Firstly, it is both realistic and necessary. If you add the economic volume of China and the U.S., the largest developing country and the largest developed country in the world, it comes to one third of the global total. Their combined foreign trade volume accounts for one fifth of the global total. China and the U.S. are each other’s second-largest trading partners. In 2011, bilateral trade reached US$446.7 billion, up 15.9% from the previous year and was at an all-time high. China and the U.S. are heavily interdependent economically and politically. The two countries have cooperated on almost all global issues including the handling of the global financial crisis, anti-terror and non-proliferation initiatives, anti-piracy, disaster relief, climate change, energy cooperation, and humanitarian crises, etc. Their bilateral relationship has a profound influence on world economics, politics and security. This relationship is now the world’s most important and most complicated bilateral relationship. This kind of relationship is a first for both countries. So we should start with those requirements that are realistic and start to build a permanent strategic relationship while dealing with global issues, maintaining regional security and enhancing world peace. In this way the transformation of the global order can be carried out peacefully. Because of this, nuclear stability as viewed under the traditional framework is not suited to the diverse and complex China-U.S. relationship.
   Secondly, the inherent weakness of the strategic stability between the U.S. and the U.S.S.R. (Russia) has been becoming prominent. The strategic stability between the U.S. and the U.S.S.R. largely depended on the stability of nuclear power relations between the two nuclear superpowers.  The two sides reinforced their “mutually assured destruction” model by agreeing to a number of arms control treaties. The idea was that neither side would dare to launch preemptive strikes against the other. For a period of time, the arms race was under control and this was an effective deterrent to nuclear war. Their “stability” was a kind of “stable conflict” but it never solved the conflict. It primarily catered to the convenience of the world competition of the two superpowers. Their chief concern was the insurance of ‘a stable conflict’ between themselves rather than a halt to it. Such strategic stability did not change the nature of the arms race, but allowed it to proceed “in a stable way”, without harming the security interests of the other party. Neither country abandoned the arms race, and for a period of time, the arms race even escalated. The global security environment dramatically changed at the end of the Cold War. U.S.-Russian strategic stability, inherited the U.S.-U.S.S.R. strategic stability framework, gradually became imbalanced and the inherent weaknesses were exposed further. In 2002, the Bush administration withdrew from the ABM treaty, which was regarded as the cornerstone of traditional strategic stability. In arms control negotiations, the U.S. and Russia bypassed verifiability and irreversibility. Both emphasized in traditional arms control and disarmament treaties. Because of this, a race began in the field of missile offense and defense, sparking a proliferation of missile and WMD and resulted in the risk of space wars.Compared with the Bush administration which destroyed the cornerstone of traditional strategic stability, the Obama administration has tried hard to “build a world free of nuclear weapons” and returned to traditional arms control negotiations. The Obama administration and the Russian government have promoted the NEW START treaty. This has played a positive role in maintaining global strategic security and stability.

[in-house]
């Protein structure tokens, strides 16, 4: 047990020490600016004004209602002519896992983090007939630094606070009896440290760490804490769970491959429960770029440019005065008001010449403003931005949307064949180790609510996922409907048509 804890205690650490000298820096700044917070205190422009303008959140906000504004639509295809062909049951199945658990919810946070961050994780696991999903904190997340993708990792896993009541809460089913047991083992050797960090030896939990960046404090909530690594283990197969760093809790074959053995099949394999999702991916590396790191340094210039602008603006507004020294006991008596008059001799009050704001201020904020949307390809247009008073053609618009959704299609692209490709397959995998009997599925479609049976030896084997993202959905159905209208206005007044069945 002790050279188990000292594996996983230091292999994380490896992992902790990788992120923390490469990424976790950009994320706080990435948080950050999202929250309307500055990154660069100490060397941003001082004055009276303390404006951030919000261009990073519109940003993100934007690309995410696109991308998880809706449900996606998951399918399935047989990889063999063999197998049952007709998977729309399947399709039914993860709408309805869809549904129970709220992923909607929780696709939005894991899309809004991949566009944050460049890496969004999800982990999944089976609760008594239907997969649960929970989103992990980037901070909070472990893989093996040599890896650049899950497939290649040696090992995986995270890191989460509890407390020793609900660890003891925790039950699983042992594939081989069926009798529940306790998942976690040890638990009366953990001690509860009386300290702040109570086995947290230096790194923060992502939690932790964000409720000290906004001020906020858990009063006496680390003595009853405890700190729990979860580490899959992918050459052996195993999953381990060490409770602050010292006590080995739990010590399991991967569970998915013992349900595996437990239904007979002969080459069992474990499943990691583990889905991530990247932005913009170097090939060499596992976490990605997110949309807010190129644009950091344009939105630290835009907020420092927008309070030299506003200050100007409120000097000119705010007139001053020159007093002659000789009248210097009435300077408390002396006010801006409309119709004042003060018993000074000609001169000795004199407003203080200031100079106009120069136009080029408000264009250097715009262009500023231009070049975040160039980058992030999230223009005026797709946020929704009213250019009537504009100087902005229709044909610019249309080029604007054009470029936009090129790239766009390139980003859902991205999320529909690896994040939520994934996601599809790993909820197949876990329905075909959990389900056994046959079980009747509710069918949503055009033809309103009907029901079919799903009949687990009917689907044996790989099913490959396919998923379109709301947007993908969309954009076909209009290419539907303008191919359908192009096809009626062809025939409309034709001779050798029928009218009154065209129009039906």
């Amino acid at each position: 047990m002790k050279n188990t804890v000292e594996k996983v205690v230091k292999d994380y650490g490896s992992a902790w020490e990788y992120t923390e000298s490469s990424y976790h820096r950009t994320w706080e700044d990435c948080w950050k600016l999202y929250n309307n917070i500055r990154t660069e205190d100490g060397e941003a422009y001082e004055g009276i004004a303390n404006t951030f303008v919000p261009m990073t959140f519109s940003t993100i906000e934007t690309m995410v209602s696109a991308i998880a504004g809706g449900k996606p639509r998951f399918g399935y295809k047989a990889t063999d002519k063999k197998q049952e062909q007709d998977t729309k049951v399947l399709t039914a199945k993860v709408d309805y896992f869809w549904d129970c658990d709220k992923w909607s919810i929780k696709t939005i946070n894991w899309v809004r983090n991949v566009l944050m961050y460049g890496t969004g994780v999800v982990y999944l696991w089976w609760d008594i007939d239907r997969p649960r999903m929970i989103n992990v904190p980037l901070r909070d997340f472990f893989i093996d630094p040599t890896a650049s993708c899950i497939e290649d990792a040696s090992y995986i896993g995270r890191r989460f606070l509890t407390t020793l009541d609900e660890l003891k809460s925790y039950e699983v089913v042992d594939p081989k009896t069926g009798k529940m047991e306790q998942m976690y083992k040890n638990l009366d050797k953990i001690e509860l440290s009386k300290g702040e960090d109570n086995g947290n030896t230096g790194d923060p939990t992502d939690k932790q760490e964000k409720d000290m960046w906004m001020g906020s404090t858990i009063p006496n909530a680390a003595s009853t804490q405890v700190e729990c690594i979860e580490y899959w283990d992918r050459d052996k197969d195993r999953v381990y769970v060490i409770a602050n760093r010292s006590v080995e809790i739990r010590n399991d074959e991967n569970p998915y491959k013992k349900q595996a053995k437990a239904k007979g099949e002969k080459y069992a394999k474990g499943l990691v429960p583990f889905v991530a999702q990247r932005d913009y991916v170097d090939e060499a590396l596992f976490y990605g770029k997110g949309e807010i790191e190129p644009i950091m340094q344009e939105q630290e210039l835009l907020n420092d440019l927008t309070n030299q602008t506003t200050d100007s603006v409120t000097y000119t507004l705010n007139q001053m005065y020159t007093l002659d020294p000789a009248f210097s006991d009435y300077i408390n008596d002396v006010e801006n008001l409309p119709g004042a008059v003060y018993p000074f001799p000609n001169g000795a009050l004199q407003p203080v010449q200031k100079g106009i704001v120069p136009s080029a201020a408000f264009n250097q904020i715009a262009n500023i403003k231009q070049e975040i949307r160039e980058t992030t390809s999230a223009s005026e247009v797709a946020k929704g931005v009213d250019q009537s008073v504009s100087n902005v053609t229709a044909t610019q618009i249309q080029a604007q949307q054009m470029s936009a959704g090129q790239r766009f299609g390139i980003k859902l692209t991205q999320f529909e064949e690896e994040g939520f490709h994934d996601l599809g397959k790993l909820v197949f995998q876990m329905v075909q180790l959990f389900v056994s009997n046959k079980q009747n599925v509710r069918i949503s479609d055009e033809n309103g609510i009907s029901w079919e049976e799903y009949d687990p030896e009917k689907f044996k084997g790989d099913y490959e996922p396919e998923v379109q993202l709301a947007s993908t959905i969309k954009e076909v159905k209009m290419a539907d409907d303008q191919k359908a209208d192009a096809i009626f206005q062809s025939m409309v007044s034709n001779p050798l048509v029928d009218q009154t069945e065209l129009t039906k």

However, the New START treaty did not make any substantive restrictions on the development of the Ballistic Missile Defense system (BMD) or on advanced conventional weapons; moreover, the treaty allowed the U.S. to keep its strong “upload” capability. This shows that the framework of U.S.-Russia strategic stability has become increasingly fragile. The latest U.S.-Russia Missile Defense Talks have failed with Russia has threatening to withdraw from the treaty and the U.S. insisting on its right to deploy BMD. This makes it even more urgent for China and the U.S. to establish a new type of strategic stability.
   Thirdly, several channels have been set up to help build a new type of China-U.S. strategic stability. It will not be easy to ease the competitive relationship between the U.S. and Russia in strategic weapons. Hence global security issues, including nuclear security issues, will need the cooperation of China and the U.S.. Several channels have been set up to this end. The two sides have already reached some consensus on how to establish a new type of strategic stability. China has always advocated the need for a multilateral ban on all nuclear weapons. In September, 2009, Chinese President Hu Jintao made five proposals on this topic at a speech at a UN Security Council Summit on Nuclear Non-proliferation and Disarmament. His first proposal was to “maintain the global strategic balance and stability and vigorously advance nuclear disarmament”. The Obama administration says it wants to “build a world free of nuclear weapons”, has worked positively towards reducing nuclear weapons and has always pushed for non-proliferation. The Obama administration has frequently applied the term “strategic stability” when talking about the overall stability of the China-U.S. relationship. Meanwhile, Chinese and U.S. leaders have attached great importance to improving their mutual trust. This serves as an important precondition for establishing a new type of China-U.S. strategic stability. Both Obama and Hu have frequently stressed the importance of mutual trust in official speeches.